One of the neat new Asus-exclusive features in the company's Z270 firmware is an option called "CPU overclocking temperature control," or CPU OTC for short, formerly known as the Thermal Control Tool. This utility essentially offers an all-core Turbo Boost atop the stable all-core overclock one might reach in traditional tuning. As Asus puts it, this option lets a user set two separate frequency targets: one for light-load applications and the other for heavier workloads. Each of those frequency targets gets its own voltage offset and frequency multiplier.
The glue that makes these two ratios work is an upper and lower bound for CPU temperatures in the OTC settings. Above the upper threshold, the "CPU core ratio under activation" multiplier and "additional Turbo Mode CPU core voltage under activation" settings will kick in to keep CPU temperatures in check. Once the CPU temperature falls below the lower threshold, the firmware will try to engage the lightly-threaded multiplier and voltage again (as set in the Ai Tweaker tab).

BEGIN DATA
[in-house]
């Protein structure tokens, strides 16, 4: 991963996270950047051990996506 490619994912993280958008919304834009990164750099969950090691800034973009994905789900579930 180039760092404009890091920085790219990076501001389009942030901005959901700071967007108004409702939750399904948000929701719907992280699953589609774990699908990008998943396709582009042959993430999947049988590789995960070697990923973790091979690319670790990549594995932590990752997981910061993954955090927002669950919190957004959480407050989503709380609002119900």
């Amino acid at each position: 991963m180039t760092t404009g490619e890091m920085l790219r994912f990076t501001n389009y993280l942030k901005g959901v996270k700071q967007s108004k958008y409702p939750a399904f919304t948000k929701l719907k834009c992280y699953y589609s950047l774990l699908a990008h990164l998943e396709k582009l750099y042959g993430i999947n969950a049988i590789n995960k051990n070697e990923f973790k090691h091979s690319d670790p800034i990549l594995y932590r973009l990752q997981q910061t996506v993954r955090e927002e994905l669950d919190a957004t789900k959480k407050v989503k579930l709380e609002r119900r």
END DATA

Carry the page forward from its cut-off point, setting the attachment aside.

Asus claims this feature could unlock anywhere from 100 MHz to 300 Mhz more overclock headroom in loads that aren't pushing the CPU to its limits. For folks that can't quite get their CPUs stable under Prime95 workloads at 5 GHz, say, the CPU OTC feature might let them boost their chips to that speed or something near it for light desktop use. I'm not aware of a similar feature from other manufacturers, so CPU OTC is worth keeping in mind if you're going for the highest single-threaded performance possible from an LGA 1151 CPU.
In Windows, Asus greets users with the same Ai Suite interface it's used since at least the Haswell days. Once again, if it ain't broke, don't fix it. Ai Suite provides a quick glance at system clock speeds, temperatures, voltages, and fan speeds, and it also provides in-depth fan control and overclocking tools.
Like Asus' firmware, Ai Suite remains one of the best Windows software interfaces for monitoring and tuning. Not only does it condense all of the motherboard's controls into one spot, there are few features that it would require a builder to dive back into the firmware to control.
The Strix Z270E Gaming continues Asus' tradition of fan-control excellence. The board has six four-pin fan headers, and each one can drive both DC and PWM fans. The board is also compatible with Asus' Fan Extension Card if more headers are needed.